Flood Recovery - Update May 12
Contact: Keith A. Jefferson, 870-365-2798
Buffalo National River is continuing to assess and repair flood damage. Repairs to roads, trail, boat launches are in full swing, and we are asking our visitors to have patience as crews work to bring the areas back to a safe and operational state. Initial focus has been on critical infrastructure related to visitor use, to insure that people coming to the park continue to have an enjoyable and safe experience. However, in some areas the flooding will have a long-term effect, particularly on trails and river access points. In addition, some repairs are of a magnitude so great that with the current budget situation, it will take some time, perhaps years, to fully implement the desired repairs or reconstruction.
Lost Valley will remain closed until further notice. The bridge over Clark Creek was a total loss, and much of the trail was scoured, including the lower section which was engineered to accommodate wheelchair access. Near the top end of the trail below Eden Cave, there is a segment of trail in danger of slumping off into the creek and is considered a high risk to visitor safety. Engineers have already assessed damages and are developing plans for bridge replacement and repairs to the trail system. Emergency repairs to trails may be completed in three weeks, but full repair that incorporates redesign, materials, and construction is a long way off with an estimated price tag of $250,000. When Lost Valley does reopen, visitors will find that tables and fire grates have been removed and that camping is no longer allowed. This interim measure has been taken for several reasons, including the recognition of flash flood danger to campers, the loss of vegetative cover, and the overall poor design of many of the sites and the campground as a whole. Long-term evaluation of alternative road access, campground location, and other facilities will be on the planning table, but in the meanwhile the park will make every effort to maintain Lost Valley as a day-use area.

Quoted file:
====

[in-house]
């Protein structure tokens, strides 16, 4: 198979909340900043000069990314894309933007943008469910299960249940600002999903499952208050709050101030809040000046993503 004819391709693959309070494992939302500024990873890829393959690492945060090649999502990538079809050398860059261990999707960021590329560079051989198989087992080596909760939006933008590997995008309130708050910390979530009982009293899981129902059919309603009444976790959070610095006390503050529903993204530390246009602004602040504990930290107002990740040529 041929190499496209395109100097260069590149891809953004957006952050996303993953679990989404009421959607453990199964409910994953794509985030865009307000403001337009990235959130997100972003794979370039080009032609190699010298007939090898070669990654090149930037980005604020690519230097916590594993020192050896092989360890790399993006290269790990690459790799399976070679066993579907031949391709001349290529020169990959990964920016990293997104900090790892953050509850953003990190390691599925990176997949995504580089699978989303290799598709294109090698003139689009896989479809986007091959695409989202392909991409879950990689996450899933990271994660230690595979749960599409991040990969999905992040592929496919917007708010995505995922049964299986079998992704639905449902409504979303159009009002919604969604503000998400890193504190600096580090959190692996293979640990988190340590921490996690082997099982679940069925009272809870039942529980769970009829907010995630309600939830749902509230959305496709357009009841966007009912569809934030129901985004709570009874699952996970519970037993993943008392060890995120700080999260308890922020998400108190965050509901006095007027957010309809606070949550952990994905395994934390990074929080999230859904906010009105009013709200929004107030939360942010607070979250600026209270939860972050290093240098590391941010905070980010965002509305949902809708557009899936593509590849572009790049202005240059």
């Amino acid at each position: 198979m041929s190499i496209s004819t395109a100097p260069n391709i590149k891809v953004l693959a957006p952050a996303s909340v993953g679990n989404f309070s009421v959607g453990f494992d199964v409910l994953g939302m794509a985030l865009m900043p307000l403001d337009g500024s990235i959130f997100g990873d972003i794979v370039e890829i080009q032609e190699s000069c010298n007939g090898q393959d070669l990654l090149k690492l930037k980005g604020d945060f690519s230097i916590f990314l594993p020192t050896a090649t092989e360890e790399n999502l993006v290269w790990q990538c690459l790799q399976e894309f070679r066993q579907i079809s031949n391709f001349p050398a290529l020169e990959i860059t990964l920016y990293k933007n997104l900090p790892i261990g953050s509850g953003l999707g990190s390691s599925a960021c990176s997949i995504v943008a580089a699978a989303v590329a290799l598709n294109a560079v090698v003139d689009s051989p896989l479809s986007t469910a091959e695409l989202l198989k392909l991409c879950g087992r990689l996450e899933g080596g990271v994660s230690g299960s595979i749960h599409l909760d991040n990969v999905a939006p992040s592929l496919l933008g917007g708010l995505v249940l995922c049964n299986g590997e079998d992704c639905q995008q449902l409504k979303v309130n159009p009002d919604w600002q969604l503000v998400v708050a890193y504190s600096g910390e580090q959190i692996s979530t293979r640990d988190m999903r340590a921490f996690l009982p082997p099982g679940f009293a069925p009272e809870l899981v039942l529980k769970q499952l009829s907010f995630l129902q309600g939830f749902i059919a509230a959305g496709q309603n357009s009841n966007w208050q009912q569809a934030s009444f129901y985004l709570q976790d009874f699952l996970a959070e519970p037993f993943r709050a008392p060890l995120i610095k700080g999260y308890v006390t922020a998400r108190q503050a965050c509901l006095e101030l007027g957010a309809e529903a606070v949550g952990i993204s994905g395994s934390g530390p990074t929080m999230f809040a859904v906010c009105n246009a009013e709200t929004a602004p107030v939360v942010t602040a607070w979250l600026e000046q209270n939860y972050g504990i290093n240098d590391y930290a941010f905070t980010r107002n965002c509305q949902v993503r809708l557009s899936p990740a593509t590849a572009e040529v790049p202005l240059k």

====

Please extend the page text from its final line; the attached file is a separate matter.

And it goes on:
A segment of the trail system at Rush Mining District was closed yesterday due to the opening of a sinkhole. Sinkholes are common features in a karst geological landscape and may appear suddenly and dramatically. This one is typical, but unfortunately coincides with a hiking trail and thus poses a safety hazard that is being evaluated by park natural resource staff.
River access at Buffalo Point has also been examined. The 2008 and the 2011 floods have heavily impacted this location. Redesign and reconstruction here is estimated in excess of $1.2 million. While access is open to those who wish to carry their watercraft from the parking lot down to the gravel bar, there are places undercut in the last flood that pose a falling hazard. Parents should keep a close watch on their children as there is the potential for a twenty-foot fall in some places here.
For all areas in the park, please exercise caution because many rough areas still exist. Visitors may now access updated park conditions by calling 870/365-2700 X 503. This extension will provide information on any current or potential closures or special conditions within the park, ranging from flood repair to temporary routine maintenance work. As always, any hazardous conditions or emergencies should be reported to the park’s dispatch at 888/692-1162.
Did You Know?
Did you know that the water in the Buffalo National River makes vactioneers happy along the Gulf Coast? Its true. The Buffalo River is connected to the White River, which is connected to the Mississippi, and laps up on the beach goers of the Gulf states.